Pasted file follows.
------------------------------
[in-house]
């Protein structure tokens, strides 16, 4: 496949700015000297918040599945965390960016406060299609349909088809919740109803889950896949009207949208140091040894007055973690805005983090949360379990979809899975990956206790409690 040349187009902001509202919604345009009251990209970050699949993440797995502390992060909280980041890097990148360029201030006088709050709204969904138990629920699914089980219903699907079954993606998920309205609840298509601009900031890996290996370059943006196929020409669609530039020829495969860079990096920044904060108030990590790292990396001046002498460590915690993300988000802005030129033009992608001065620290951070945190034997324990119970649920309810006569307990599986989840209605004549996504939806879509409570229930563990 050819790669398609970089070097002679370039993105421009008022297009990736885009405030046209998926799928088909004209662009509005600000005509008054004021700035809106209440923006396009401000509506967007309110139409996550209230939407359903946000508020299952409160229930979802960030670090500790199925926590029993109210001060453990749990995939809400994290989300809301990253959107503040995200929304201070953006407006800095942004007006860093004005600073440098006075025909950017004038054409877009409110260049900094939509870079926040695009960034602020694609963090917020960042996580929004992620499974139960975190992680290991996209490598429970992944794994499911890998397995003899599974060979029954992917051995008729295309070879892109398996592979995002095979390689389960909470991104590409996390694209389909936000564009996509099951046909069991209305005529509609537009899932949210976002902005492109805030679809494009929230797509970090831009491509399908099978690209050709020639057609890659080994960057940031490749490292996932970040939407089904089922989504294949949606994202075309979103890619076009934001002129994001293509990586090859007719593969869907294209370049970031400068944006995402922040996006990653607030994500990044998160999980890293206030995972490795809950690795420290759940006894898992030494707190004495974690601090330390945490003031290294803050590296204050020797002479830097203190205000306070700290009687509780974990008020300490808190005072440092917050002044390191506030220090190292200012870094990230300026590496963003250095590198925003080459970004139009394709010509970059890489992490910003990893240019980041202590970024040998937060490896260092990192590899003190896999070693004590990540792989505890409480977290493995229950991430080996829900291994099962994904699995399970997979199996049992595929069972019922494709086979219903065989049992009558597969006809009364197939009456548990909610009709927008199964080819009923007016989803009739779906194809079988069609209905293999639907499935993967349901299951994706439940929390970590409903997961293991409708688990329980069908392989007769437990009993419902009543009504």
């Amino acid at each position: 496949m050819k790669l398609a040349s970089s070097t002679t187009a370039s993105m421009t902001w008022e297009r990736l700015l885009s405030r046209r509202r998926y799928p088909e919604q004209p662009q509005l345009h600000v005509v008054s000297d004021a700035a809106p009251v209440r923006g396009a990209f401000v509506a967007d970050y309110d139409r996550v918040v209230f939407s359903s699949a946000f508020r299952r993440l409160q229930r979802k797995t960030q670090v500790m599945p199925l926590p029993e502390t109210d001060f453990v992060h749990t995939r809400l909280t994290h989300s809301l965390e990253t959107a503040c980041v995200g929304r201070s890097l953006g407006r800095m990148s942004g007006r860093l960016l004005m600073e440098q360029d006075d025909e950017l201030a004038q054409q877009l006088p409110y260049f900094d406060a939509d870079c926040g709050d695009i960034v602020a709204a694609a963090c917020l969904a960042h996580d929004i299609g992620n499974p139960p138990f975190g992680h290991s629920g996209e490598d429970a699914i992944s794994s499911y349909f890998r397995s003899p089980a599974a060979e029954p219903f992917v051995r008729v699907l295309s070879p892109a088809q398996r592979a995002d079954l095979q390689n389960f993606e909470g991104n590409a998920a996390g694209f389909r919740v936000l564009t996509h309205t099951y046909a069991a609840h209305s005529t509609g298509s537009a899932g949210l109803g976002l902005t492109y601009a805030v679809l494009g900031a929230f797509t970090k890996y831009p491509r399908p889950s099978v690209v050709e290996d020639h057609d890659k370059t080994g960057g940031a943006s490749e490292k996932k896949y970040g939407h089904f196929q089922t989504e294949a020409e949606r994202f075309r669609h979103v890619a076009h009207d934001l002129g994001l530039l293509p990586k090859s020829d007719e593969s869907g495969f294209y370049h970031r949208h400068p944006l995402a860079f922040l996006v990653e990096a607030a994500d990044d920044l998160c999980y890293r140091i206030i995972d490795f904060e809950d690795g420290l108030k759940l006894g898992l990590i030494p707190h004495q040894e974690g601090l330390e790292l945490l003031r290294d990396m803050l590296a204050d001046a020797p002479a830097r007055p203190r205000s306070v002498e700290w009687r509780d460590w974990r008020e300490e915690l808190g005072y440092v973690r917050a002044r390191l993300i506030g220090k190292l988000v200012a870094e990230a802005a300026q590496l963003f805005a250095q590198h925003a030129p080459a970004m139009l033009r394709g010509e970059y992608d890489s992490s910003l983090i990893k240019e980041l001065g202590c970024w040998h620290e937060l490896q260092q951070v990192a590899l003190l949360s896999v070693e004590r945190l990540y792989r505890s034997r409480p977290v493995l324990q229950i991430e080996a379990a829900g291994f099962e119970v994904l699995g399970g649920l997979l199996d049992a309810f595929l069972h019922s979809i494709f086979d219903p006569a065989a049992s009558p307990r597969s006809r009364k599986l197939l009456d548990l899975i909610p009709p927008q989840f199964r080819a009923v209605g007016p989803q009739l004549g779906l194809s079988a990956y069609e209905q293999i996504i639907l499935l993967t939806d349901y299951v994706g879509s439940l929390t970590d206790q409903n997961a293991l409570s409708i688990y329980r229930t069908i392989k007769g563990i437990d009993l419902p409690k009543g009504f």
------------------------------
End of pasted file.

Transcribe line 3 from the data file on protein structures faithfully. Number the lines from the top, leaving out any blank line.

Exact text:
């Amino acid at each position: 496949m050819k790669l398609a040349s970089s070097t002679t187009a370039s993105m421009t902001w008022e297009r990736l700015l885009s405030r046209r509202r998926y799928p088909e919604q004209p662009q509005l345009h600000v005509v008054s000297d004021a700035a809106p009251v209440r923006g396009a990209f401000v509506a967007d970050y309110d139409r996550v918040v209230f939407s359903s699949a946000f508020r299952r993440l409160q229930r979802k797995t960030q670090v500790m599945p199925l926590p029993e502390t109210d001060f453990v992060h749990t995939r809400l909280t994290h989300s809301l965390e990253t959107a503040c980041v995200g929304r201070s890097l953006g407006r800095m990148s942004g007006r860093l960016l004005m600073e440098q360029d006075d025909e950017l201030a004038q054409q877009l006088p409110y260049f900094d406060a939509d870079c926040g709050d695009i960034v602020a709204a694609a963090c917020l969904a960042h996580d929004i299609g992620n499974p139960p138990f975190g992680h290991s629920g996209e490598d429970a699914i992944s794994s499911y349909f890998r397995s003899p089980a599974a060979e029954p219903f992917v051995r008729v699907l295309s070879p892109a088809q398996r592979a995002d079954l095979q390689n389960f993606e909470g991104n590409a998920a996390g694209f389909r919740v936000l564009t996509h309205t099951y046909a069991a609840h209305s005529t509609g298509s537009a899932g949210l109803g976002l902005t492109y601009a805030v679809l494009g900031a929230f797509t970090k890996y831009p491509r399908p889950s099978v690209v050709e290996d020639h057609d890659k370059t080994g960057g940031a943006s490749e490292k996932k896949y970040g939407h089904f196929q089922t989504e294949a020409e949606r994202f075309r669609h979103v890619a076009h009207d934001l002129g994001l530039l293509p990586k090859s020829d007719e593969s869907g495969f294209y370049h970031r949208h400068p944006l995402a860079f922040l996006v990653e990096a607030a994500d990044d920044l998160c999980y890293r140091i206030i995972d490795f904060e809950d690795g420290l108030k759940l006894g898992l990590i030494p707190h004495q040894e974690g601090l330390e790292l945490l003031r290294d990396m803050l590296a204050d001046a020797p002479a830097r007055p203190r205000s306070v002498e700290w009687r509780d460590w974990r008020e300490e915690l808190g005072y440092v973690r917050a002044r390191l993300i506030g220090k190292l988000v200012a870094e990230a802005a300026q590496l963003f805005a250095q590198h925003a030129p080459a970004m139009l033009r394709g010509e970059y992608d890489s992490s910003l983090i990893k240019e980041l001065g202590c970024w040998h620290e937060l490896q260092q951070v990192a590899l003190l949360s896999v070693e004590r945190l990540y792989r505890s034997r409480p977290v493995l324990q229950i991430e080996a379990a829900g291994f099962e119970v994904l699995g399970g649920l997979l199996d049992a309810f595929l069972h019922s979809i494709f086979d219903p006569a065989a049992s009558p307990r597969s006809r009364k599986l197939l009456d548990l899975i909610p009709p927008q989840f199964r080819a009923v209605g007016p989803q009739l004549g779906l194809s079988a990956y069609e209905q293999i996504i639907l499935l993967t939806d349901y299951v994706g879509s439940l929390t970590d206790q409903n997961a293991l409570s409708i688990y329980r229930t069908i392989k007769g563990i437990d009993l419902p409690k009543g009504f």